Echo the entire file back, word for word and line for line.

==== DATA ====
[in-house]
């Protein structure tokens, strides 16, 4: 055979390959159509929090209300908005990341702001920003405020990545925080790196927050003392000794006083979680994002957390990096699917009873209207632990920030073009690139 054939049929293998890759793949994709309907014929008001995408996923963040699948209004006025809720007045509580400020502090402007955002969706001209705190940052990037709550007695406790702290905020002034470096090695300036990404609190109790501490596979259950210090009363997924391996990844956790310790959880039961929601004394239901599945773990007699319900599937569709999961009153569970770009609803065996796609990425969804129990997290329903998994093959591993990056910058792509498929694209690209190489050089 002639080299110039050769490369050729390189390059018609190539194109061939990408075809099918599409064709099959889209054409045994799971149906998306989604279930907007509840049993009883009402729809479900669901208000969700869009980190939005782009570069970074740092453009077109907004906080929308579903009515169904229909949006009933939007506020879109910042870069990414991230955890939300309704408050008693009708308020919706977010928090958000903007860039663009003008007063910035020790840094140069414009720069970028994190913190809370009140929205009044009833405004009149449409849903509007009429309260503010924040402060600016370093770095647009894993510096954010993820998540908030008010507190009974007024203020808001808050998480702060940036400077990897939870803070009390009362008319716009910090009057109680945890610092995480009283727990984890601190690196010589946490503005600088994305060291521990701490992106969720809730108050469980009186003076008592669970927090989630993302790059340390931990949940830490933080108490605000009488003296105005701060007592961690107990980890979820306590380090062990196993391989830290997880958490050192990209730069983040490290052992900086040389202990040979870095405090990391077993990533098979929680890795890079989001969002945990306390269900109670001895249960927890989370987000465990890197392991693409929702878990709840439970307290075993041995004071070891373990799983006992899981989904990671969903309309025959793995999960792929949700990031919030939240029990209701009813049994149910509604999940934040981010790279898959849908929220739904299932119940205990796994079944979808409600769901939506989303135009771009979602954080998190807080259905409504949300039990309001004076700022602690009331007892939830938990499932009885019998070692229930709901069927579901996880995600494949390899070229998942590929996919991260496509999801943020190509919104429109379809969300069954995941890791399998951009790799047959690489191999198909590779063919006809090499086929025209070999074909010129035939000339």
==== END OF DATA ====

[in-house]
């Protein structure tokens, strides 16, 4: 055979390959159509929090209300908005990341702001920003405020990545925080790196927050003392000794006083979680994002957390990096699917009873209207632990920030073009690139 054939049929293998890759793949994709309907014929008001995408996923963040699948209004006025809720007045509580400020502090402007955002969706001209705190940052990037709550007695406790702290905020002034470096090695300036990404609190109790501490596979259950210090009363997924391996990844956790310790959880039961929601004394239901599945773990007699319900599937569709999961009153569970770009609803065996796609990425969804129990997290329903998994093959591993990056910058792509498929694209690209190489050089 002639080299110039050769490369050729390189390059018609190539194109061939990408075809099918599409064709099959889209054409045994799971149906998306989604279930907007509840049993009883009402729809479900669901208000969700869009980190939005782009570069970074740092453009077109907004906080929308579903009515169904229909949006009933939007506020879109910042870069990414991230955890939300309704408050008693009708308020919706977010928090958000903007860039663009003008007063910035020790840094140069414009720069970028994190913190809370009140929205009044009833405004009149449409849903509007009429309260503010924040402060600016370093770095647009894993510096954010993820998540908030008010507190009974007024203020808001808050998480702060940036400077990897939870803070009390009362008319716009910090009057109680945890610092995480009283727990984890601190690196010589946490503005600088994305060291521990701490992106969720809730108050469980009186003076008592669970927090989630993302790059340390931990949940830490933080108490605000009488003296105005701060007592961690107990980890979820306590380090062990196993391989830290997880958490050192990209730069983040490290052992900086040389202990040979870095405090990391077993990533098979929680890795890079989001969002945990306390269900109670001895249960927890989370987000465990890197392991693409929702878990709840439970307290075993041995004071070891373990799983006992899981989904990671969903309309025959793995999960792929949700990031919030939240029990209701009813049994149910509604999940934040981010790279898959849908929220739904299932119940205990796994079944979808409600769901939506989303135009771009979602954080998190807080259905409504949300039990309001004076700022602690009331007892939830938990499932009885019998070692229930709901069927579901996880995600494949390899070229998942590929996919991260496509999801943020190509919104429109379809969300069954995941890791399998951009790799047959690489191999198909590779063919006809090499086929025209070999074909010129035939000339």